Plans to introduce a low-traffic neighbourhood in Blackheath and east Greenwich are “just the start” of a programme of schemes, Greenwich Council has said.
The council is consulting on plans to stop through traffic running down Maze Hill, Vanbrugh Hill, Halstow Road and Westcombe Hill in response to persistent jams in residential roads. Buses, emergency vehicles, walkers and cyclists will be able to use the roads as normal.
Maze Hill has been particularly badly hit since the upsurge in traffic following the first wave of the coronavirus pandemic, as well as similar traffic measures in west Greenwich and in Greenwich Park. Westcombe Hill is often used as an alternative to the six-lane motorway-standard A102, which runs alongside it.
Similar schemes across London – aimed at tackling a long-term increase in motor traffic in London, much of it borne by residential roads; as well as to make it safer for people to walk and cycle when public transport is restricted – have proved highly controversial, with often bitter campaigns for and against them. The west Greenwich scheme, which saw streets around Royal Hill and Hyde Vale blocked with planters, saw competing petitions both for and against the scheme and misleading claims that the ambulance service had objected. Two opposing campaigns have sprung up in Greenwich: Greener Maze Hill and Greenwich Gone Too Far.
This scheme will see cameras put in place on Maze Hill, Vanbrugh Hill and Westcombe Hill; planters will be installed on Halstow Road. One option mentioned on an online consultation is to make the measures only operate in the rush hour, with free access at other times.
While most schemes are clearly aimed at making back streets safer, many drivers will consider the three roads with cameras as main roads – particularly Westcombe Hill, which older motorists will remember as the main route to the Blackwall Tunnel until the late 1960s and is served by four bus routes.
Responses to the council’s proposals on its consultation website have been overwhelmingly hostile, although it is unclear how many respondents live within the affected area and how many are drivers from outside who object to the upheaval of taking a different route. In the Blackheath Westcombe ward which makes up the south of the area, 36 per cent of residents do not have a car – a figure that rises to 48.8 per cent in Peninsula ward to the north, which suffers the most from congestion.
One risk of the Maze Hill and Westcombe Park scheme is that traffic will simply move to another rat-run – Eastcombe Avenue and Victoria Way in Charlton. TfL analysis given to councils last summer indicated that Charlton and the western part of Woolwich was the area of Greenwich borough most suited to hosting a low-traffic neighbourhood.
Asked if the council had contingency plans in place if that happened, the cabinet member for environment, sustainability and transport, Sizwe James, said: “During the experimental period we would assess any impact on surrounding areas including the Eastcombe Avenue and Victoria Way routes. Schemes can be improved, and additional measures put in to reduce traffic on other residential streets.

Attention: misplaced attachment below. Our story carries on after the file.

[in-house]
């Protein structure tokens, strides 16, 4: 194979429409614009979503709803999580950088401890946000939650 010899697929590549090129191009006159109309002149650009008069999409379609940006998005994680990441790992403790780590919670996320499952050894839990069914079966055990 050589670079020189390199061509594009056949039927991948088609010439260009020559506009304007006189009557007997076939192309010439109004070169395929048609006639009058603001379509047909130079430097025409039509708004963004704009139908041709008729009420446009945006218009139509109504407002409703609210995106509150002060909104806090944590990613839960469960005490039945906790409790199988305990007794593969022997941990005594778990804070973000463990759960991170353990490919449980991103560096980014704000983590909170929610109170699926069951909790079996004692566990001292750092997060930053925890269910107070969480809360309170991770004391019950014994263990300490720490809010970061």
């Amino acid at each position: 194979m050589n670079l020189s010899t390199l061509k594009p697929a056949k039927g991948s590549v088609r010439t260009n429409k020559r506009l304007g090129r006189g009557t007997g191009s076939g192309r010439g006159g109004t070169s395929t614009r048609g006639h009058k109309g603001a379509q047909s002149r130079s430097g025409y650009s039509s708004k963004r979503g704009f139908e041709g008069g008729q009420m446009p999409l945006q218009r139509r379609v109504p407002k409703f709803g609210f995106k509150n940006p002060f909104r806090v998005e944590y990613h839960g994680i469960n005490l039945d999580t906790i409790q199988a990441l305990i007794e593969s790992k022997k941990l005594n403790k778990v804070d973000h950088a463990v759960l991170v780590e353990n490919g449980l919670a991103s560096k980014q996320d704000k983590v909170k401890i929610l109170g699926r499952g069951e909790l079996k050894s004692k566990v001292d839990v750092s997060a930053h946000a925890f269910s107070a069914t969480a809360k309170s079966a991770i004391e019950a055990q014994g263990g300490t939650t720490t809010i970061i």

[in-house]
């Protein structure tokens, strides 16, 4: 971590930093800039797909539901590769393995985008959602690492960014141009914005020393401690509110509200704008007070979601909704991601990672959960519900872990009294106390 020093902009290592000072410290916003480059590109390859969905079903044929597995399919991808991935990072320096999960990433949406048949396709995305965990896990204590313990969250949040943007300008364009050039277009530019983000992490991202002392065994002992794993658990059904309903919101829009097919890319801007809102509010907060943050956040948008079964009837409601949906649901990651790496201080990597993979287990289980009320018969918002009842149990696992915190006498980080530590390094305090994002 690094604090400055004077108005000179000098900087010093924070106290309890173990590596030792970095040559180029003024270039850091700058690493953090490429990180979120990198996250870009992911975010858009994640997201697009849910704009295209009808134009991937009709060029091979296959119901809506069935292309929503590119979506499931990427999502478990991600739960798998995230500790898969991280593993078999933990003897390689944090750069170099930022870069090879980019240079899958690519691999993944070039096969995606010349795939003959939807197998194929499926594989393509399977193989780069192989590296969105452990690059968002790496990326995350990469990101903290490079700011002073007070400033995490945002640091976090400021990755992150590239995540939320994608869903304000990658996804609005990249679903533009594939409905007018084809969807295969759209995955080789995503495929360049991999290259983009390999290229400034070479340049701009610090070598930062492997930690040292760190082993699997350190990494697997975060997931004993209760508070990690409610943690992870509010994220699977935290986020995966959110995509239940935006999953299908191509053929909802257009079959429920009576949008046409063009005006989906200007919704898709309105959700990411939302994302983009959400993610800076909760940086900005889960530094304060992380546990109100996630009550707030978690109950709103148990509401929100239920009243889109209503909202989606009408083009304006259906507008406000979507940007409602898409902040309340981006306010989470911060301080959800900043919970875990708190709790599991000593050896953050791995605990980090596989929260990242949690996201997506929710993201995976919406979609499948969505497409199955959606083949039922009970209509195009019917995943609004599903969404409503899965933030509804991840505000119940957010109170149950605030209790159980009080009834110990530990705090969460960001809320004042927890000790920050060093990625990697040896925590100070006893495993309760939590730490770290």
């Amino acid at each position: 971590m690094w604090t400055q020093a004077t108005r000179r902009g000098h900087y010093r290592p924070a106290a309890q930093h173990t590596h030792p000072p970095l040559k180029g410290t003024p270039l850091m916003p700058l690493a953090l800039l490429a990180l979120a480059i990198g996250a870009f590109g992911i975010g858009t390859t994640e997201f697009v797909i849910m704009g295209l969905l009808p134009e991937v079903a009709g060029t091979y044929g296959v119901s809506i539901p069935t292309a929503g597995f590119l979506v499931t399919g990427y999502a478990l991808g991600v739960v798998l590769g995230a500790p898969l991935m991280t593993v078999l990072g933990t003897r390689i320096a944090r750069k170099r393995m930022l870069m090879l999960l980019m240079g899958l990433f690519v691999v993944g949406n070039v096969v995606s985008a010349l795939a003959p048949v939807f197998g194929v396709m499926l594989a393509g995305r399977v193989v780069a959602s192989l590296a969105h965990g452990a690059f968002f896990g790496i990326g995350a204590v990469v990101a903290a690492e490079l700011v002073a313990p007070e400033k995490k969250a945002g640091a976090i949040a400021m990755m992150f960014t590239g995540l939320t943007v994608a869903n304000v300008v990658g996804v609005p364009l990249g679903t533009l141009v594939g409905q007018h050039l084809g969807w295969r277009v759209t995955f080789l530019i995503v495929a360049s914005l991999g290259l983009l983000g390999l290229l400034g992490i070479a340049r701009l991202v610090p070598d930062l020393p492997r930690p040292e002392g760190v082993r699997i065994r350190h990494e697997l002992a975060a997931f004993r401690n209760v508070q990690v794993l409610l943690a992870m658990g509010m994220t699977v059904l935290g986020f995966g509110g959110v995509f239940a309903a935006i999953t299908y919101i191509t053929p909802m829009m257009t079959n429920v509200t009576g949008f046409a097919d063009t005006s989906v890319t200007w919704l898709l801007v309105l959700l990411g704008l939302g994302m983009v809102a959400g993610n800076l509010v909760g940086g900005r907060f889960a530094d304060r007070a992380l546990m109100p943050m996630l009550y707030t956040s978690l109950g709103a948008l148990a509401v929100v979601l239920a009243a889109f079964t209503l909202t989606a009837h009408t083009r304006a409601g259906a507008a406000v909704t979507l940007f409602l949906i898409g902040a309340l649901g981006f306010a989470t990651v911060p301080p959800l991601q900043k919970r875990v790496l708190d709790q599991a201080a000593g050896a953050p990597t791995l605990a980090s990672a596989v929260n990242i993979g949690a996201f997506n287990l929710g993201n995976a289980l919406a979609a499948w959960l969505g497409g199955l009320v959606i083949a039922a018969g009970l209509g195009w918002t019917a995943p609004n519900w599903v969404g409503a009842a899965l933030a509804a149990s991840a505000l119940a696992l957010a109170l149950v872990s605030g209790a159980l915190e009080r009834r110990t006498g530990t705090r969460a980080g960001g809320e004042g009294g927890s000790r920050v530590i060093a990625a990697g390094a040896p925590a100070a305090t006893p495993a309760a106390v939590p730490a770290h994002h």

“Due to funding arrangements, we cannot work on all areas at once, but we have got more proposals in the pipeline for other areas which we will be consulting on soon. This is just the start.”
He said the consultation was for “initial proposals” and added: “Any measures would be implemented as an experimental scheme with a full consultation forming part of this process.”
“Our proposals are based on traffic analysis and concerns about increasing traffic raised by local residents. We’re collecting residents’ views on traffic levels in recent years, whether levels have increased and how residents have been affected,” he said.
“If we don’t act now traffic will only continue to get worse. It has already doubled over the last decade in London and in our borough alone between 2014 and 2019 the number of miles driven on our roads increased by one hundred and thirty million.
“People who choose to drive through residential areas are disproportionately affecting everyone’s quality of life – due to air and noise pollution, speeding and illegal parking.
“The proposals would not stop anyone from using their car if they want or have to, but would direct vehicles on to the main roads that were designed to carry them in the first place.
“Why should the health of our residents and in particular our children be at the mercy of drivers who do not even live in the borough taking short-cuts through residential areas because that’s what their mobile sat-navs told them to do. It may even make people question what their first choice of transport is if they feel safer walking, cycling or wheeling because their streets are no longer dominated by heavy traffic.
“If we want to reduce the amount of people with heart disease, osteoarthritis and cancers caused by inactive lifestyles or asthma and respiratory diseases caused by car exhausts then we have to be brave and we have to begin somewhere. The gases from these vehicles are causing a third of all our emissions too – making the planet warmer and directly contributing to climate change.”
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